Jeffrey Costello and Robert Tagliapietra are the designing duo behind New York-based womenswear label, Costello Tagliapietra. The couple met in 1994 and debuted their line on the New York runways in the spring of 2005. Costello Tagliapietra was an instant hit, picking up the 2005 Ecco Domani Fashion Foundation Award and two consecutive bids as a CFDA/Vogue Fashion Fund finalist. Since their premiere, Costello and Tagliapietra have gone on to collaborate with Uniqlo, and create an exclusive capsule collection for Barneys New York, both of which showcase the line’s signature draped dresses and elegant silhouettes.
What was it like growing up in Bristol, PA? Yonkers, NY?
Robert: I was born in Yonkers, NY and moved to Pleasantville, New York during my middle school years. I loved growing up in the suburbs in the late ’80s early ’90s… at that time I would have said differently, but, in retrospect, there was a lot going on in Westchester probably due to its close proximity to the city. I was able to go to nightclubs in the city and also the few that were around there, and then spend the days at malls. Style was more of a personal statement and there were a lot of looks that really took root at that time from the Goth kids to the preppy kids to the grunge kids to the metal kids and everyone in between…it has been amazing and hysterical to see these looks become so marketable in the past years and to see this youth generation grab hold of them and reinterpret them from their perspective. Jeffrey: Bristol is not a fashion hub, but it is close to Philadelphia, and in the ’70s, Philly had a lot going on with music and I drew a lot of inspiration from that energy. I spent as much time in downtown Philly or NYC as possible and I infiltrated the music scene as much as a pre-teen could.
Have you both always had fashion design ambitions?
Robert: I went to Parsons for painting, actually. My ambitions for fashion began when I met Jeffrey. I had grown up around the tailors in my family and knew how to sew and loved the idea of fashion, but really wanted a career in painting. It wasn’t until I met Jeffrey and began working with him on projects that I fell in love with fashion and the idea of creating a story through clothing. Jeffrey: I always knew I would work in fashion. As a kid I loved the arts but was obsessed with fabric and what you can do with it. When I moved to NYC in 1980, I started working with a lot of downtown performers and bands on their stage wardrobes.
How do you divide the design responsibilities?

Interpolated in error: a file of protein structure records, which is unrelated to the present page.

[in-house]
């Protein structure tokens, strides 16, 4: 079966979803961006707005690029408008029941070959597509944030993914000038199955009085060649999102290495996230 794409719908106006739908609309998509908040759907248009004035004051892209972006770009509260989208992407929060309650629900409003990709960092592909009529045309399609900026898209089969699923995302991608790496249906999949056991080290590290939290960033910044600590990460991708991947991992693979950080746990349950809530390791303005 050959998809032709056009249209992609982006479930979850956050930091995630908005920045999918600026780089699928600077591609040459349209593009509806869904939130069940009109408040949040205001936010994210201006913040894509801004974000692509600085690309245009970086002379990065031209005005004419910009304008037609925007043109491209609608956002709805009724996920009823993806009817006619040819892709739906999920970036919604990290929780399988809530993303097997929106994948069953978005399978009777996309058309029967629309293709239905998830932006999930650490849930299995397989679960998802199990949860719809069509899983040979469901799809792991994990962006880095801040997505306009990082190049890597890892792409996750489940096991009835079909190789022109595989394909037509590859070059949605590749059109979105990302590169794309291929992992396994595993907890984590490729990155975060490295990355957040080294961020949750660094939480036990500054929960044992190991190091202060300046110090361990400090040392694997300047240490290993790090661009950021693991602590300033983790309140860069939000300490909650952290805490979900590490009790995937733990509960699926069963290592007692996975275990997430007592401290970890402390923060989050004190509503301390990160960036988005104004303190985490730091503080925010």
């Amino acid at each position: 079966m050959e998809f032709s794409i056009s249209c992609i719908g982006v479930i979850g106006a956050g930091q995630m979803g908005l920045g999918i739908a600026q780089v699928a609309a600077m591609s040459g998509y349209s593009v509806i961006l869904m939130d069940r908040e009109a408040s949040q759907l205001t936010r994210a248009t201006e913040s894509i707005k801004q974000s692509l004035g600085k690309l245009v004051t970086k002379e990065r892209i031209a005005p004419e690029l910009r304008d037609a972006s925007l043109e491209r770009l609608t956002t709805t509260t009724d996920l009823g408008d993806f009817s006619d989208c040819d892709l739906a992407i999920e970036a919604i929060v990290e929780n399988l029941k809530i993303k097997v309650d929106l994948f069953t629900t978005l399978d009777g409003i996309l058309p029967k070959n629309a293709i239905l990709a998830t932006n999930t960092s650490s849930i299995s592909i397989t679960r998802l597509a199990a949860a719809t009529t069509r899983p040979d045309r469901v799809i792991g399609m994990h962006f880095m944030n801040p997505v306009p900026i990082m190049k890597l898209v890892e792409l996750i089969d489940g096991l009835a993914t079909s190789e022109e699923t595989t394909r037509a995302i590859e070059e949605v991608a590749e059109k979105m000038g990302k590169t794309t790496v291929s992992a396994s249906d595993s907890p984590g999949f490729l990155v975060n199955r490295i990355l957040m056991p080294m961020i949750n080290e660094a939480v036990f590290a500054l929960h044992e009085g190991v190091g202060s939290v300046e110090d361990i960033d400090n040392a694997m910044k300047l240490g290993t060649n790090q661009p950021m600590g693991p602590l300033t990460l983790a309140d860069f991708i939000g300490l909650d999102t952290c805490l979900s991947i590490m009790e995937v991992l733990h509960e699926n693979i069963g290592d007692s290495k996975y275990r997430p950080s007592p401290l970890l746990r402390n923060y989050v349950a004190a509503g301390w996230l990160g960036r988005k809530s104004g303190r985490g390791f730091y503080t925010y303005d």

We split everything down the middle. We have been working together since 1994 and have mastered how to do this seamlessly.
Did you know draping would be a signature element of your brand?
For us, we approach each dress as a blank canvas. Draping is one way to express gesture in a garment. We are also lovers of patternmaking and love to see something so flat and mathematic become something so organic and soft.
What is it about the late ’70s, early ’80s you love to incorporate into your collections?
I think for us there was a certain energy during that period that has stuck. It is a period that many people in different disciplines touch on all the time. I think people are responding to what seemed like an explosion of really new ideas that felt youthful, dangerous and really raw. Just skip through Tumblr and you will see how obsessed some of these kids are with this period. There is a colliding of art, music, film, style and design that happens every decade or so, but this one was more aesthetically and musically pleasing to us, personally.
How did your lower-priced line, C&T Costello Tagliapietra, come into fruition? How do you differentiate it from your main line?
We first launched it with a partner as a short-term project. We immediately fell in love with the concept and have begun to go full steam ahead with the idea. C&T is a sister brand to Costello Tagliapietra in which we are forced to think more in terms of clothes you can wear to work, an evening out, a date…these are clothes you want to keep in your closet and wear over and over. These pieces are workhorses and are equally as special, but for someone starting out. The C&T girl, she is one of our friends. She may not have the salary to afford a dress that would basically equate to rent, and she will need that piece to perform multiple duties in her closet! We get it, because it is not unlike how we ourselves shop.
Dries van Noten and Marie-Amélie Sauvé have both been quoted saying there is too much fashion and too many collections per designer. How do you feel about this? Do you feel pressure to introduce Resort and Pre-Fall?
I think the whole system will likely need a reboot and consumers and stores alike will need to re-imagine what the shopping experience can be. I think at the root of this is the constant need for items to go on sale and still have new merchandise on the racks. But on the other side of the equation, it keeps us all on our feet and have more room to express new ideas. We too, will be expanding into these seasons soon and are looking forward to it as a way to both revisit old ideas in a new way but also take risks by testing new categories.
What qualities (professional or personal) do you admire about each other?
Robert: Professionally, I admire Jeffrey’s tenacity and work ethic. He has amazing ideas and a brilliant color sense. Personally, there are almost 19 years of reasons why we are still together and still in love after all these years.
Your design aesthetic is quite the opposite of your personal style of Pendleton shirts and suspenders. How do most people react upon meeting you?
Depends where we are…In Maine we don’t get a second glance. Oddly enough though, in New York we still get stares on the subway and on the street. Daily, there is at least one person who asks, “Are you two brothers…Twins?”
Which designers have inspired you?
We love Vionnet, Courrèges, Dries, YSL, Commes, and the list goes on and on.